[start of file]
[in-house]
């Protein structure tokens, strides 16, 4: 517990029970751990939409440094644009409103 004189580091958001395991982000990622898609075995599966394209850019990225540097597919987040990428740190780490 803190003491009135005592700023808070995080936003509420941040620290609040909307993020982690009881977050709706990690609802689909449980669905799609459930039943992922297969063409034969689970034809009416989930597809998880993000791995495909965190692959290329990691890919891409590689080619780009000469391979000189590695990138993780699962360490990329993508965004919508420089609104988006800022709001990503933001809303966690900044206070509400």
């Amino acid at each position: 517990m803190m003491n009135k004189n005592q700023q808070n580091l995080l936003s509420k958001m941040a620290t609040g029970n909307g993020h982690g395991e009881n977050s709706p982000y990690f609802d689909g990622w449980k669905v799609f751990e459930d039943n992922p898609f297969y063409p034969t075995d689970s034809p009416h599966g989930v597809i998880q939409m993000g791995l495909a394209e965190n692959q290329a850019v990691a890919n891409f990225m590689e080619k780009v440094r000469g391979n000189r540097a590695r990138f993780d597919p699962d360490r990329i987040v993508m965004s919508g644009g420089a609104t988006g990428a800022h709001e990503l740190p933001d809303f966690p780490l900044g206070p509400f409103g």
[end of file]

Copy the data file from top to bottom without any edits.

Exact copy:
[in-house]
């Protein structure tokens, strides 16, 4: 517990029970751990939409440094644009409103 004189580091958001395991982000990622898609075995599966394209850019990225540097597919987040990428740190780490 803190003491009135005592700023808070995080936003509420941040620290609040909307993020982690009881977050709706990690609802689909449980669905799609459930039943992922297969063409034969689970034809009416989930597809998880993000791995495909965190692959290329990691890919891409590689080619780009000469391979000189590695990138993780699962360490990329993508965004919508420089609104988006800022709001990503933001809303966690900044206070509400």
């Amino acid at each position: 517990m803190m003491n009135k004189n005592q700023q808070n580091l995080l936003s509420k958001m941040a620290t609040g029970n909307g993020h982690g395991e009881n977050s709706p982000y990690f609802d689909g990622w449980k669905v799609f751990e459930d039943n992922p898609f297969y063409p034969t075995d689970s034809p009416h599966g989930v597809i998880q939409m993000g791995l495909a394209e965190n692959q290329a850019v990691a890919n891409f990225m590689e080619k780009v440094r000469g391979n000189r540097a590695r990138f993780d597919p699962d360490r990329i987040v993508m965004s919508g644009g420089a609104t988006g990428a800022h709001e990503l740190p933001d809303f966690p780490l900044g206070p509400f409103g």